Dependent Variable: LNWB Method: Least Squares Date: 12/21/06 Time: 23:08 Sample: 1 1517 Included observations: 1506 Excluded observations: 11 Variable Coefficient Std. Error S 0.063554 0.002800 EX 0.028414 0.002710 EX^2 -0.000317 6.51E-05 FEM*S -0.005526 0.001086 DUMMYB*S 0.000886 0.001779 DUMMYW*S -0.003481 0.001150 C 1.321540 0.051045

see Vandenberghe, De la Croix: Human capital as a factor of growth and employment at the regional level. http://www2.econ.ucl.ac.be/~sexvdb/Papers/hcret1_be.pdf Table 20: Average and marginal tax rates, Page 31 Page 6 of 10

For the model with logged gross salary, one gets an estimation for b of 0,063554 which is much larger than for the one with logged net salary (b = 0.043602). One could interpret this in the following way: On account of progressive taxes, the benefits of more school years or simple more education decreases. Smaller taxes therefore could increase incentives of the population to accumulate more Human Capital. 3.3 Effect of experience, Peak log earnings Now I build up a simpler form of Equation 1 in order to calculate peak earnings dependent on the value of experience and analyze age earning profile for several groups, under the assumption of constant returns to schooling. lnwn = b1*s+b2*ex+b3*ex^2+b4*fem*s+c

Equation 35: lnwn s ex ex^2 fem*s c

Dependent Variable: LNWN Method: Least Squares Sample: 1 1517 Included observations: 1506 Excluded observations: 11 Variable Coefficient Std. Error t-Statistic Prob. S 0.042461 0.002193 19.36486 0.0000 EX 0.025246 0.002236 11.29064 0.0000 EX^2 -0.000322 5.38E-05 -5.990941 0.0000 FEM*S -0.002762 0.000898 -3.076859 0.0021 C 1.205878 0.041762 28.87517 0.0000 R-squared 0.268744 Mean dependent var 2.112150 Adjusted R-squared 0.266795 S.D. dependent var 0.287199 Sum squared resid 90.77647 Schwarz criterion 0.053358

effect of experience on log earnings: d lnwn /d ex = b2 +2*b3ex depends only on experience Because the earnings function is concave in experience, one can calculate years of experience for which lnWn is greatest. d lnwn /d ex = b2 +2*b3ex = 0 ex* = -b2/2b3 in our case: -0.025246/ 2*-0.000322= 39,20 Peak earnings occur at x*= 39,20 years, which is independent from schooling.. However age at which earnings peak will vary with schooling. (age=ex+6+s) For the least educated people (with 5 years in school), peak earnings occur at the age of 50,2 and for the best educated (with 23 years in school) at the age of 68,29. 3.4 Age-earning profiles Estimate coefficients for basic Mincerian model separately for 2 groups (men, women), which means creating 2 models, taking only data for men respectively for women. Then calculate fitted values of regression using mean values of the regressors.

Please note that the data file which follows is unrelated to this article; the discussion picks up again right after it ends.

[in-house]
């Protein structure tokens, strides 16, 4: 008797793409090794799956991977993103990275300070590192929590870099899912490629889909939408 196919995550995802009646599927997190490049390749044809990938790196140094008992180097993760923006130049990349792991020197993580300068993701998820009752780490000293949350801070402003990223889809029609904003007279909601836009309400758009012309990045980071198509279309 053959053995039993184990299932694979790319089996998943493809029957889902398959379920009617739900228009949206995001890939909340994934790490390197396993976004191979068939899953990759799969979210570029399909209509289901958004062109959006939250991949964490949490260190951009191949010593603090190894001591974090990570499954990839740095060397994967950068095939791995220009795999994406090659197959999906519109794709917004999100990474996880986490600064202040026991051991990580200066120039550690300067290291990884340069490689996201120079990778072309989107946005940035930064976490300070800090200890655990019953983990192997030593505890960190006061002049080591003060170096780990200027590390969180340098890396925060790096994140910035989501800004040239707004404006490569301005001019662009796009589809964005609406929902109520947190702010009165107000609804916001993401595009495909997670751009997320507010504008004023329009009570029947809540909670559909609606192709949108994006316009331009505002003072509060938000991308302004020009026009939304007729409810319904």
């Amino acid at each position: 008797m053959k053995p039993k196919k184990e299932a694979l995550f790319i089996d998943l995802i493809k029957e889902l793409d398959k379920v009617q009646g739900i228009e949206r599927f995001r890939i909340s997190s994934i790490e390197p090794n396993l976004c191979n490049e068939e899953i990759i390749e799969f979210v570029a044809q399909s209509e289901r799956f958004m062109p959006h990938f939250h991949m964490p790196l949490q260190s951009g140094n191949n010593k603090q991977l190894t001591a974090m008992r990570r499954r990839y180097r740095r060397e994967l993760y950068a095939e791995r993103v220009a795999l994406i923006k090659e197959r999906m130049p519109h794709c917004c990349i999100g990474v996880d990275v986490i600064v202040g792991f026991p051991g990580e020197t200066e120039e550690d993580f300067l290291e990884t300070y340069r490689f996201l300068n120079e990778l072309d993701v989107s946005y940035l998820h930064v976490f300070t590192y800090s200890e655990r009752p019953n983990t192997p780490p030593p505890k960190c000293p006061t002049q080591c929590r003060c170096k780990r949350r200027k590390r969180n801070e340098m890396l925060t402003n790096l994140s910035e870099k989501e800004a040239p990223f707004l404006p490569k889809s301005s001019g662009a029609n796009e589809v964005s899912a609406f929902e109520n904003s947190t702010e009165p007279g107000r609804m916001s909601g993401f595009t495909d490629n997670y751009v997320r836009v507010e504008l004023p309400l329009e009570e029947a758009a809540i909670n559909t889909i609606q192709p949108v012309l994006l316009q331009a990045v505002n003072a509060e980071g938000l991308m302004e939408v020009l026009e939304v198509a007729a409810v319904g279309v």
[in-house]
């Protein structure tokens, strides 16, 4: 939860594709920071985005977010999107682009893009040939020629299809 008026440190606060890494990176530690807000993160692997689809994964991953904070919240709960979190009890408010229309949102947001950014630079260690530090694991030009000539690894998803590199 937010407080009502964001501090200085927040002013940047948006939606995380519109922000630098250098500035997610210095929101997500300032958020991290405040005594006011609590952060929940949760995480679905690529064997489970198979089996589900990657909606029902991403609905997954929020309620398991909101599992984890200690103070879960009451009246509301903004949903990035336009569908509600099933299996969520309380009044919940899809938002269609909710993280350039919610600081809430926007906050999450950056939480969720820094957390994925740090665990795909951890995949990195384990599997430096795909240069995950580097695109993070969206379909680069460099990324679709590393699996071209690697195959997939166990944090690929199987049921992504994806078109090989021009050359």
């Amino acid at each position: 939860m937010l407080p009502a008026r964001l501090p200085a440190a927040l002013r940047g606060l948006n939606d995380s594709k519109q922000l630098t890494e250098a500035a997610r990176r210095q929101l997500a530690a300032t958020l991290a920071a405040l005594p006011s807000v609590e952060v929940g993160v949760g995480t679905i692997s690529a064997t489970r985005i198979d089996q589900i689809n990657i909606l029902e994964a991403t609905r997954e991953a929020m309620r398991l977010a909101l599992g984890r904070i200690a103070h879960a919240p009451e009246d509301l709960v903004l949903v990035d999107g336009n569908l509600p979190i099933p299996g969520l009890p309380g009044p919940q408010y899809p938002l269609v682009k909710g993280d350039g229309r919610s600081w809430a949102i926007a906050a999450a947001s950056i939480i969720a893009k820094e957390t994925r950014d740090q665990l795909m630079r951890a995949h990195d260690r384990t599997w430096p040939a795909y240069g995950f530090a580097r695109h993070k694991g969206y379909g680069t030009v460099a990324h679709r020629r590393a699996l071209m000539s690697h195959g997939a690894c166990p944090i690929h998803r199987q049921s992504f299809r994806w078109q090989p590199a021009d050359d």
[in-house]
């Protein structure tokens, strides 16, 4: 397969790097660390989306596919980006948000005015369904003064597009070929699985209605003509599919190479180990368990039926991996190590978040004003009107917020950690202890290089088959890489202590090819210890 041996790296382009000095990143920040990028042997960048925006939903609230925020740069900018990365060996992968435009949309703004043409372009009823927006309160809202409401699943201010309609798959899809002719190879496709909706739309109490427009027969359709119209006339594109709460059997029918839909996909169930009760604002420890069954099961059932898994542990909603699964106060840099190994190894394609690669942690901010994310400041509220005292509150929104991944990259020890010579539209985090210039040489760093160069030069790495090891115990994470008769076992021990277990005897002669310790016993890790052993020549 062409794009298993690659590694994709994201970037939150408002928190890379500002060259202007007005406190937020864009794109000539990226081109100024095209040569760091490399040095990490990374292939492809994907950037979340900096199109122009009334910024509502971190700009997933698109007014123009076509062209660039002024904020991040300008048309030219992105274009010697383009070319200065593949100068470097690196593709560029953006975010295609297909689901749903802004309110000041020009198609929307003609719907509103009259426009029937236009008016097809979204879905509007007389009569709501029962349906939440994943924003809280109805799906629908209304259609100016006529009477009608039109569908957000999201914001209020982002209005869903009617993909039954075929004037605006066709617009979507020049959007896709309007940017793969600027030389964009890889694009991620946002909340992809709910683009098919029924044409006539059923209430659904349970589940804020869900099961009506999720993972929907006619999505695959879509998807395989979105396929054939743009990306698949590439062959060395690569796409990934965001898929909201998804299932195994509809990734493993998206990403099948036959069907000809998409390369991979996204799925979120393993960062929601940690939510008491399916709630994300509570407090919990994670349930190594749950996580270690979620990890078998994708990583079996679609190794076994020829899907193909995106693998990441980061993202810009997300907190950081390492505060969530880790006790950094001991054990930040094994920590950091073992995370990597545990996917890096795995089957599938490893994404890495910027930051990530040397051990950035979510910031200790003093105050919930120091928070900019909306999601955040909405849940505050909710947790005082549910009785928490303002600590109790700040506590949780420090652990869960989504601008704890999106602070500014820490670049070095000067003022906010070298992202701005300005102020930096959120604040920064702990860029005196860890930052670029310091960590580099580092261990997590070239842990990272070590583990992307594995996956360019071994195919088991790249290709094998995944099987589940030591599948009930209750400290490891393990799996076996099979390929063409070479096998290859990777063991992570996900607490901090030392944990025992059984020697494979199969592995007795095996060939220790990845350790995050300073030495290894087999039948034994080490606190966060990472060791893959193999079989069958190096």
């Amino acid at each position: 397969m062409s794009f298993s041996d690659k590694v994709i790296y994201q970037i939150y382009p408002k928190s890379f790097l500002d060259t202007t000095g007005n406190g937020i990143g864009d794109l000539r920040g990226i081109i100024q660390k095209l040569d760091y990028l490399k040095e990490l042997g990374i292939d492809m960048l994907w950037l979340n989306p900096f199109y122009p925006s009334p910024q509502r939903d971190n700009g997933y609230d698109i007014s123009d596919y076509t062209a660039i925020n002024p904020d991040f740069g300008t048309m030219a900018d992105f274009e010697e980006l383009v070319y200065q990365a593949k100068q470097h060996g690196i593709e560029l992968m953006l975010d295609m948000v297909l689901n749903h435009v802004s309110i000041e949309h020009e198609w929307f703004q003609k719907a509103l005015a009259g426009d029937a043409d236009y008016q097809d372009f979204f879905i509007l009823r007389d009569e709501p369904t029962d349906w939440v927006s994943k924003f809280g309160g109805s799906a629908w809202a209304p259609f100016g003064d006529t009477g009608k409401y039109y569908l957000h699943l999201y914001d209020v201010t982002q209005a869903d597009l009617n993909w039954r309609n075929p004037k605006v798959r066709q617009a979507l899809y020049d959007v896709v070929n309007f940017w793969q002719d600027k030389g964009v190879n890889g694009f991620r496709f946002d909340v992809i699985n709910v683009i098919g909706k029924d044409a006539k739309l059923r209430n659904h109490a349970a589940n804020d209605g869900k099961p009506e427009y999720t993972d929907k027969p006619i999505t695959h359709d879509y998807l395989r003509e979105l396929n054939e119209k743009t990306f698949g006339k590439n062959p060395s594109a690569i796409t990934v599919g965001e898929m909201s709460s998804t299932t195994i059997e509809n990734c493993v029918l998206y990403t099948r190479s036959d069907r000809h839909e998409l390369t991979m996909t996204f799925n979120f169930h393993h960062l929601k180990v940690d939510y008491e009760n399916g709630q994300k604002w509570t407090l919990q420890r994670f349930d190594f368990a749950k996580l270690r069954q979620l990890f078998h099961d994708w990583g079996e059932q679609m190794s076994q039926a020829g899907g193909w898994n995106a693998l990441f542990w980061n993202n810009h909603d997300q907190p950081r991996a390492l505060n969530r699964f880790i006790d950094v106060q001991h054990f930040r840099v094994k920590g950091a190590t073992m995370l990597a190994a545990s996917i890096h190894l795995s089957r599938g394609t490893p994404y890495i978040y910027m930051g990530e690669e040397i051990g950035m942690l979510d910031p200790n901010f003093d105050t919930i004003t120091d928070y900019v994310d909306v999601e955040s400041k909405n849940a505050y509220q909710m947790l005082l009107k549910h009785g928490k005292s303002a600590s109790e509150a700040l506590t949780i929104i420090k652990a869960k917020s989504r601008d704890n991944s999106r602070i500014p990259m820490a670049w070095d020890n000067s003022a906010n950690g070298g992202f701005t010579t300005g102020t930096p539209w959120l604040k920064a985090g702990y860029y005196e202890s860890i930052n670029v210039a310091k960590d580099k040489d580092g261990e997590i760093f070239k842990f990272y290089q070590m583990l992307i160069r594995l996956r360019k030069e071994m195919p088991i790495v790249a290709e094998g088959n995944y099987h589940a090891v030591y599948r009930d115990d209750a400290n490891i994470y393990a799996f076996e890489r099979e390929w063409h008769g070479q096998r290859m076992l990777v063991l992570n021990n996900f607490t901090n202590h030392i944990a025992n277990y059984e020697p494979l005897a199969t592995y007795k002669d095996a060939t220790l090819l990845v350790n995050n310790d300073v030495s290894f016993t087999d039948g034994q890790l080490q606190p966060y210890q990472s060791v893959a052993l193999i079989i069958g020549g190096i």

Mean values: fem=1, mean (schooling) = 14.08772 fem =0, mean(schooling) = 14.02068

Equations 4a and 4b: lnwn s ex ex^2 c

Dependent Variable: LNWN Method: Least Squares Date: 12/28/06 Time: 01:22 Sample(adjusted): 828 1517 IF FEM=1 Included observations: 684 after adjusting endpoints Variable Coefficient Std. Error t-Statistic S 0.045235 0.003505 12.90448 EX 0.025355 0.003099 8.182266 EX^2 -0.000357 7.77E-05 -4.598297 C 1.135183 0.063585 17.85306 R-squared 0.248314 Mean dependent var Adjusted R-squared 0.244998 S.D. dependent var S.E. of regression 0.228430 Akaike info criterion Sum squared resid 35.48268 Schwarz criterion Dependent Variable: LNWN Method: Least Squares Date: 12/28/06 Time: 01:21 Sample(adjusted): 1 827 IF FEM=0 Included observations: 822 after adjusting endpoints Variable Coefficient Std. Error t-Statistic S 0.039171 0.002824 13.87106 EX 0.026715 0.003202 8.343608 EX^2 -0.000331 7.49E-05 -4.419385 C 1.230651 0.055857 22.03227 R-squared 0.266599 Mean dependent var Adjusted R-squared 0.263909 S.D. dependent var S.E. of regression 0.258182 Akaike info criterion Sum squared resid 54.52613 Schwarz criterion

For fem=1

Lnwagef(age) := 0.045235*14.08772+ 0.026715 * (age-6- 14.08772) + -0.000357* (age-614.08772)^2 + 1.135183

For fem=0

Lnwagem (age): = 0.039171*14.02068 + 0.025355*(age-6- 14.02068) + -0.000331* (age-614.02068)^2 + 1.230651

lnwage

age

We see: Age/earnings profiles of women tend to be a little bit more concave, but age-earning profile of men tend to fan out a little bit more than those for women, which is a contradiction to the results we got above.6 So earnings of men are in general expected to be a little bit larger but they are expected to increase a little bit slower with age than earnings of women. One can use a Chow-test to check if these small differences in estimates between the 2 models are also statistically significant.

unrestricted models: RSS(1) = 35.48268 (fem=1 equation4a), RSS(2) = 54.52613 (fem =0 equation4b) RSS(3)= RSS(1)+RSS(2) = 90,01 restricted model: RSS* = 90,77647 (complete sample, with fem*s variable,

6

equation 3)

compare: smaller returns to education for women than for men when using slope dummy variables Page 8 of 10

n = 1506 because 1 observation is excluded from regression on account of failing data k+1 number of regressors = 5 F = ( RSS*- RSS(3) ) / k ---------------------------- = RSS(3) / (n 2(k+1)) 0,1916175 / 0,060167 = 3,18

The critical value is about 1.96, when we assume a level of significance of 5%. 3,18 > 1,96, so H0 is rejected, one can say that coefficients of the explanatory variables of the 2 equations are not the same on the level of significance of 5%.